Breaking Down Multi-factor Authentication

There are the three factors that you have to choose from when protecting your systems and data.   Those factors are:

Traditionally, we all have been using just the something you know factor with our usernames and passwords that we use day-in and day-out.  The problem with only using this method in various situations such as using a VPN, is that passwords can be guessed or easily compromised especially if you do not have diligent password rules in place.

The something you are factor can be effective but it has been proven repeatedly, that face-recognition, retina scanning and even fingerprint access comes with its own set of issues.  This is also the highest cost solution and the most unreliable as well.

The last factor is something you have.  This can come in the form of a key fob that gives you a timed code to input after your traditional password or a smartphone app that will give you a temporary code so you can gain access to critical systems securely.

Multi-factor authentication is picking two of three options listed above.  Usually, the first factor will be the something you know factor in the form of a username and password.  I highly recommend your second factor to be something you have.  Why?  It is a low-cost and effective solution helping protect the pathway into your entire environment.

The other major benefit in multi-factor authentication is the one that people typically do not notice right way.  It makes your organization more efficient by ensuring that systems/applications are not compromised.

Contact me today at (585) 292-5070 x278 if you are interested in raising your security posture by going to a two-factor authentication solution for your critical data and applications.

Contact Jim Nelson Today!  Learn more about our Information Security Services

Why You Need A Risk Assessment and Where You Should Start

A common question that I am always asked is “Why do I need to have a risk assessment?”  The answer will forever and always be the same: Because you don’t know what you don’t know.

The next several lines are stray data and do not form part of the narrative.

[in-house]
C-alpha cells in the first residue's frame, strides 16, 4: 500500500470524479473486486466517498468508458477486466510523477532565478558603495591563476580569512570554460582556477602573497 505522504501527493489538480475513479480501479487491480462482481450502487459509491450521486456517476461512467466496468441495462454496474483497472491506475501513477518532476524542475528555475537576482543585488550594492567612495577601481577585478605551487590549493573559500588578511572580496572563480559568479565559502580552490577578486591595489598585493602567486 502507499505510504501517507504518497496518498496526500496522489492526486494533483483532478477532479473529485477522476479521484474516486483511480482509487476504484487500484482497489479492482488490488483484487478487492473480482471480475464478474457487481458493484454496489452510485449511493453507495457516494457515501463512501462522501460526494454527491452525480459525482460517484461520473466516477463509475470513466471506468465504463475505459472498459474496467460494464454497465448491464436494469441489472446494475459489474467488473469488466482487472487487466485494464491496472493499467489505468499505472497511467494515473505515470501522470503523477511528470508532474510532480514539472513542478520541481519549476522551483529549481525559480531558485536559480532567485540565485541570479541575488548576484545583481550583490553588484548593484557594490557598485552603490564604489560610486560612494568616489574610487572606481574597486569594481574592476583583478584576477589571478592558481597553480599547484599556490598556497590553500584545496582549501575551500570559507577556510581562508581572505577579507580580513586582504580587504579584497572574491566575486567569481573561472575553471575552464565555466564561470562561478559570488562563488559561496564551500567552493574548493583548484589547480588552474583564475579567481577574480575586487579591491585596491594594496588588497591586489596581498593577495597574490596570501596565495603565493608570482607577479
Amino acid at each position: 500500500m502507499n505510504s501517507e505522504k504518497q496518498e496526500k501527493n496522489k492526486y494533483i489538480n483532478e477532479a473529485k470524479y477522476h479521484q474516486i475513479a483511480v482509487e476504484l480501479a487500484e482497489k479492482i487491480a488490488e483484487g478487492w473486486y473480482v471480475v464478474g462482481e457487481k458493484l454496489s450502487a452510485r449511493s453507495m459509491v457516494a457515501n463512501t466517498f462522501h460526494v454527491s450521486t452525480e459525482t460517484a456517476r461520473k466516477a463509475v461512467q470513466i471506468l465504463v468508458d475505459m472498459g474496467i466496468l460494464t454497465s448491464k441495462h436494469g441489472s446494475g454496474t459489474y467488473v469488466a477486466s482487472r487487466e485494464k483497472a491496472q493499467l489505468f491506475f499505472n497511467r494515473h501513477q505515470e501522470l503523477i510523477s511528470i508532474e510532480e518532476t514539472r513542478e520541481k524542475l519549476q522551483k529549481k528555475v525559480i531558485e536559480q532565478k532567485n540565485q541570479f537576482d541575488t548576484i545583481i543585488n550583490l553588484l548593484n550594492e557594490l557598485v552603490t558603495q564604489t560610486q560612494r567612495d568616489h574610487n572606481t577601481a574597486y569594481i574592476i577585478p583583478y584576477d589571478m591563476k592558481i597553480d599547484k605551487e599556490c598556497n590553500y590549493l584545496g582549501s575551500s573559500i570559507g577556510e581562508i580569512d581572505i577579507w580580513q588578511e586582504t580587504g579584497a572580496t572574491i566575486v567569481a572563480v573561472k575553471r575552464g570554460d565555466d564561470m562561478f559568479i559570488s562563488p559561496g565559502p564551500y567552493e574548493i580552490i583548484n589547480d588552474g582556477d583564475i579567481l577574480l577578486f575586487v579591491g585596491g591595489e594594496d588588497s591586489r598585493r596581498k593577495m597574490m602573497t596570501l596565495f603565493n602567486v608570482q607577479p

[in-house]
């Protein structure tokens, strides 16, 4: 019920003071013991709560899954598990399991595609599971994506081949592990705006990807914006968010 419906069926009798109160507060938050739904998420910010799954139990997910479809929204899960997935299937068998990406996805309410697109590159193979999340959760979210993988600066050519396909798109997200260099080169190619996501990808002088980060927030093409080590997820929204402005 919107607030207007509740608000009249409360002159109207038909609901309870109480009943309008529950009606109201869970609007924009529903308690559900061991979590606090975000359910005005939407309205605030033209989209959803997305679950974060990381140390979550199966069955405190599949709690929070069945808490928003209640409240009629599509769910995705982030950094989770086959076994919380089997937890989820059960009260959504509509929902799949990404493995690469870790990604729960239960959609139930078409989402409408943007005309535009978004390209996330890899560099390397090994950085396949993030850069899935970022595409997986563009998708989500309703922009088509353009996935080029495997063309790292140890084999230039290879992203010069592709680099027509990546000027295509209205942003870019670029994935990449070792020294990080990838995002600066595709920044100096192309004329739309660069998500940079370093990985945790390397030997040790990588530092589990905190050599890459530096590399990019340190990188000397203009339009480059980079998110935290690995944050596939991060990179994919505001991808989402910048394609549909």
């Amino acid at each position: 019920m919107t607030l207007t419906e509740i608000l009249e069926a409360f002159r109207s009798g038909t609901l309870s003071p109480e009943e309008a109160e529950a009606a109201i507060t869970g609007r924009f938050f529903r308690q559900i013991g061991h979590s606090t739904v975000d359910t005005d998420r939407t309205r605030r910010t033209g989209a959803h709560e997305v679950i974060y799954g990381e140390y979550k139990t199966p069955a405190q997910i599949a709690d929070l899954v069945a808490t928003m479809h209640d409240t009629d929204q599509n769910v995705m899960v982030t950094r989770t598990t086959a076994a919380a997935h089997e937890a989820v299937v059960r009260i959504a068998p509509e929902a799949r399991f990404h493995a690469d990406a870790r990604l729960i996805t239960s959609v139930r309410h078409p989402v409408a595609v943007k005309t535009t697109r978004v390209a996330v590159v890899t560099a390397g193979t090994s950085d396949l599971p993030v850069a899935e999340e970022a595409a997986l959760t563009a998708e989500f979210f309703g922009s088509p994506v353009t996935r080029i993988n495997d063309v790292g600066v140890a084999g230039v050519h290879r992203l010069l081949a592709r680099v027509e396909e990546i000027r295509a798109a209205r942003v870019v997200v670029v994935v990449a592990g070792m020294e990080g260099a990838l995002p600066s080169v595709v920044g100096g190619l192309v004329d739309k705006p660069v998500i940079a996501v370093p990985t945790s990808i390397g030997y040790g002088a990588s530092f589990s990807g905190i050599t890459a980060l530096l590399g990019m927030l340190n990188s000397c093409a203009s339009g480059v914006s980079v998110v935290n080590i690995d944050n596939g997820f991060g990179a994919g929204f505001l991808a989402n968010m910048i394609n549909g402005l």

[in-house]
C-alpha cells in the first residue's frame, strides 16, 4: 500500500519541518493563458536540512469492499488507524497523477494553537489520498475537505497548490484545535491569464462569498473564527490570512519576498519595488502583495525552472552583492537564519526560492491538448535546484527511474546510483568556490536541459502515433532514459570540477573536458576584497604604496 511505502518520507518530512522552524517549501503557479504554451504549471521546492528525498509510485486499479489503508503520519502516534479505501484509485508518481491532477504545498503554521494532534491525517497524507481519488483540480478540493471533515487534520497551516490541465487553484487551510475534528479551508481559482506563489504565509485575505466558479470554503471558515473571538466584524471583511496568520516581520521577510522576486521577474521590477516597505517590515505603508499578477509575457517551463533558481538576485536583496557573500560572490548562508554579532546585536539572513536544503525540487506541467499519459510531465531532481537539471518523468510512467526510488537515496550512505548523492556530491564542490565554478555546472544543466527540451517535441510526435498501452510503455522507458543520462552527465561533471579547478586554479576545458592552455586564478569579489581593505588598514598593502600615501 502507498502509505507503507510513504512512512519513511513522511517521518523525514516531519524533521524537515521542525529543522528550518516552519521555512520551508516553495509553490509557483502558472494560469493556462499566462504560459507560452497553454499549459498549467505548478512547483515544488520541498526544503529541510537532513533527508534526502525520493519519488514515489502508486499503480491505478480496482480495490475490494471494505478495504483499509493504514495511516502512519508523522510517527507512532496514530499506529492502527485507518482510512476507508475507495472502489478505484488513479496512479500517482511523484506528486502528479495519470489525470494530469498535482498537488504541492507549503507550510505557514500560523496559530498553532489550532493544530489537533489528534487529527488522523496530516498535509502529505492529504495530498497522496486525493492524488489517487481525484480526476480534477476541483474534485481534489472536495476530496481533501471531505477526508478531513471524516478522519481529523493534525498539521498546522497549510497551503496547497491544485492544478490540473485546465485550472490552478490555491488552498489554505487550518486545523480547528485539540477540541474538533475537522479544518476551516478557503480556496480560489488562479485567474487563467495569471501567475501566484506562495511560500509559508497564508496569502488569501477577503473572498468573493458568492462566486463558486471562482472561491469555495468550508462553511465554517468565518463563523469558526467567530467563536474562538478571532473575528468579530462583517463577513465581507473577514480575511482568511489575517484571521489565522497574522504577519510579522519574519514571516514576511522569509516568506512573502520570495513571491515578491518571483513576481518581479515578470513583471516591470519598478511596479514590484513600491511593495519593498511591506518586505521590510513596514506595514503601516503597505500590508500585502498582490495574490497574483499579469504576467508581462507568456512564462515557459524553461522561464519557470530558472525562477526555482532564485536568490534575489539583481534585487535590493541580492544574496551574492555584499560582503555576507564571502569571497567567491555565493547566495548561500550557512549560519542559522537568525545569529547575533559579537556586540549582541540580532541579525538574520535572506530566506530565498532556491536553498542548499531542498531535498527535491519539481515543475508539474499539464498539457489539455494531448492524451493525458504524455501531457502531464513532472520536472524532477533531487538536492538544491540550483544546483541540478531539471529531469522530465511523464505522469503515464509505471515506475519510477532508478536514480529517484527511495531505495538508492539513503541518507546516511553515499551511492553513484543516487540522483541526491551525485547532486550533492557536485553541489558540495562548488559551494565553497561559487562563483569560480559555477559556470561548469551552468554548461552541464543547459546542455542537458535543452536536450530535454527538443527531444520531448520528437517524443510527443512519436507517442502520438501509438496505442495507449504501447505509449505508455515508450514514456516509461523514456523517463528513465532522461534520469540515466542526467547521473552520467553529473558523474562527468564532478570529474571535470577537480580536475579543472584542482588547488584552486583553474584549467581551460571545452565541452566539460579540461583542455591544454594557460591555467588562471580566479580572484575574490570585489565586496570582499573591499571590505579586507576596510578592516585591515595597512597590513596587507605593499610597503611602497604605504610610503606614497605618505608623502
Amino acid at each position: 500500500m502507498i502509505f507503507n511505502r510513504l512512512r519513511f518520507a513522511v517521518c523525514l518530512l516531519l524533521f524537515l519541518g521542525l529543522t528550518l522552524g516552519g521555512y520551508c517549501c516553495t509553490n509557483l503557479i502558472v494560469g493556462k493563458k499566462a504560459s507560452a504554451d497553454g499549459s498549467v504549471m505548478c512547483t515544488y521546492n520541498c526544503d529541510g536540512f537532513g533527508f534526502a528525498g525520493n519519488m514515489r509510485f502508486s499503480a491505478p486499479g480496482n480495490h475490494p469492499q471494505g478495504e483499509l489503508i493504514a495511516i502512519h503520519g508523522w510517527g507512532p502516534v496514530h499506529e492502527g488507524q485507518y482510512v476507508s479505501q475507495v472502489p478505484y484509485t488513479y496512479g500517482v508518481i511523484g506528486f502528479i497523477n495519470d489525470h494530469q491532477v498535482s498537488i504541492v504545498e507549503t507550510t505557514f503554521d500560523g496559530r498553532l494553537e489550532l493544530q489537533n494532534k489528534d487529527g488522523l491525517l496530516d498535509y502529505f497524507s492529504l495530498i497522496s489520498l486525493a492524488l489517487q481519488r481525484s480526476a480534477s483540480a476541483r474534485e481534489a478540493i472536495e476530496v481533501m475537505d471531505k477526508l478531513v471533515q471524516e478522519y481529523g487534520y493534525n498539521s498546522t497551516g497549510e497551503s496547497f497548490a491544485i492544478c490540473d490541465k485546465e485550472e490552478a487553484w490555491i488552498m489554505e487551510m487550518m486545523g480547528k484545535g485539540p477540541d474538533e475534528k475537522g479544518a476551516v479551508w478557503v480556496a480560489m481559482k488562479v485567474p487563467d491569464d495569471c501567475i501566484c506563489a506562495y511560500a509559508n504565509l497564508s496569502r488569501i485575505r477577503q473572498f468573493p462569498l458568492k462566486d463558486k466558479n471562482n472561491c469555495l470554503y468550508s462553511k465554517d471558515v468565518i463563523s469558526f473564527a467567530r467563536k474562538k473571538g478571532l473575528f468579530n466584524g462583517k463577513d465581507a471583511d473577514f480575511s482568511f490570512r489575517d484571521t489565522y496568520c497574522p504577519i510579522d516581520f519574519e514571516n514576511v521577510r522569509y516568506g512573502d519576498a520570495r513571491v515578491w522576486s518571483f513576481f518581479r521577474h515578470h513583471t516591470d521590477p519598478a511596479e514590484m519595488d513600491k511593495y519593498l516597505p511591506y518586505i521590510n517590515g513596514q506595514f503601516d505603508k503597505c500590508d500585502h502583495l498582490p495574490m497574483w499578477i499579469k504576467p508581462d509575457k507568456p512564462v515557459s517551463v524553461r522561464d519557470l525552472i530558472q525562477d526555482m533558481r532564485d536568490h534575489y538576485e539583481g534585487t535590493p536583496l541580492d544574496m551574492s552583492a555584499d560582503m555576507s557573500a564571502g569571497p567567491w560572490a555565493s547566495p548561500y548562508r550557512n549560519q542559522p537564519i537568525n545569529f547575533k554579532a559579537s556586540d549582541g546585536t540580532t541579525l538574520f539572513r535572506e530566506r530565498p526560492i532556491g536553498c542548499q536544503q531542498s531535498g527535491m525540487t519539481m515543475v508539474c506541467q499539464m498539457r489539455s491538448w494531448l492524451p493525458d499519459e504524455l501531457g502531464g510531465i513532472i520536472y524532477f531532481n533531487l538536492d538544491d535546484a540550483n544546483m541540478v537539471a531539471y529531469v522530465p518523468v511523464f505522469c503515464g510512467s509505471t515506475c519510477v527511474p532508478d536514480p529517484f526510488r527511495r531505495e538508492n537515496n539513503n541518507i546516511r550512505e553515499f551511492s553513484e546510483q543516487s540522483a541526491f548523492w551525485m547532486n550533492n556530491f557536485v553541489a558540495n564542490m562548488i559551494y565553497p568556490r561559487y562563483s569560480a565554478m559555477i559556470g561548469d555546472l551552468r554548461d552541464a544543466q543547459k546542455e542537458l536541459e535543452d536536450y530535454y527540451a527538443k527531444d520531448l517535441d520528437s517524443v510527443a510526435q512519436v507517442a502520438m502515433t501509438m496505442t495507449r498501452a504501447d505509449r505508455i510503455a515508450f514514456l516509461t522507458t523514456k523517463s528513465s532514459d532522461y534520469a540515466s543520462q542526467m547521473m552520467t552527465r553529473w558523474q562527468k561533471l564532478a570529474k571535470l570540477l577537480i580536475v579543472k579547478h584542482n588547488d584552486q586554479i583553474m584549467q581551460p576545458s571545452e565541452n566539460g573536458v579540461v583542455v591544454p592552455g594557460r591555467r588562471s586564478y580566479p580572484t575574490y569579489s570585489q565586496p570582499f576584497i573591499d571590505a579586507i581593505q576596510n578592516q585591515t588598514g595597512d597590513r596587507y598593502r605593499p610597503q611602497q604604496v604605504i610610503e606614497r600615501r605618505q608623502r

Now, risk assessments can be an intimidating process and sometimes even feel over-whelming.  You just have to remember that the goal is to find out where you can mitigate potential issues in your business.

If you are not sure where to start, consider having a Vulnerability Assessment performed on your network.  Also, have your Policies and Procedures looked at for gaps, and if you don’t have any currently in place, get recommendations on which ones your type of business needs.  Maybe even, start with a social engineering test, such as a Phishing Campaign, to see if you need to build up your Security Awareness Program.

We recommend every client engage us periodically for this comprehensive review, in which we evaluate your organization’s most pressing cybersecurity considerations. We’ll look at your current state, what safeguards you already have in place, and make recommendations about how to make your organization more secure from cyber threats.

Your Information Security Risk Assessment includes:

Don’t fall victim to a cyber attack.  Call 585.292.5070 x278 and speak directly to our Chief Information Security Officers to start the conversation.

Unlock the answers to Information Security.

Contact us today!

Is email phishing just an I.T. Issue?

Look at any news source today and you are bound to see yet another article on how Phishing is affecting businesses of all sizes in the U.S. and overseas.  With the amount of money that is being spent on protecting networks and end points, why is phishing such an easy way to disrupt operations or even worse, steal and corrupt your data.  The answer is easy, people are the weak point.  

Did you know that…

  • 1 in 131 emails contained malware, the highest rate in 5 years *
  • Ransomware damages are up 15X in the last 2 years, expected to worsen **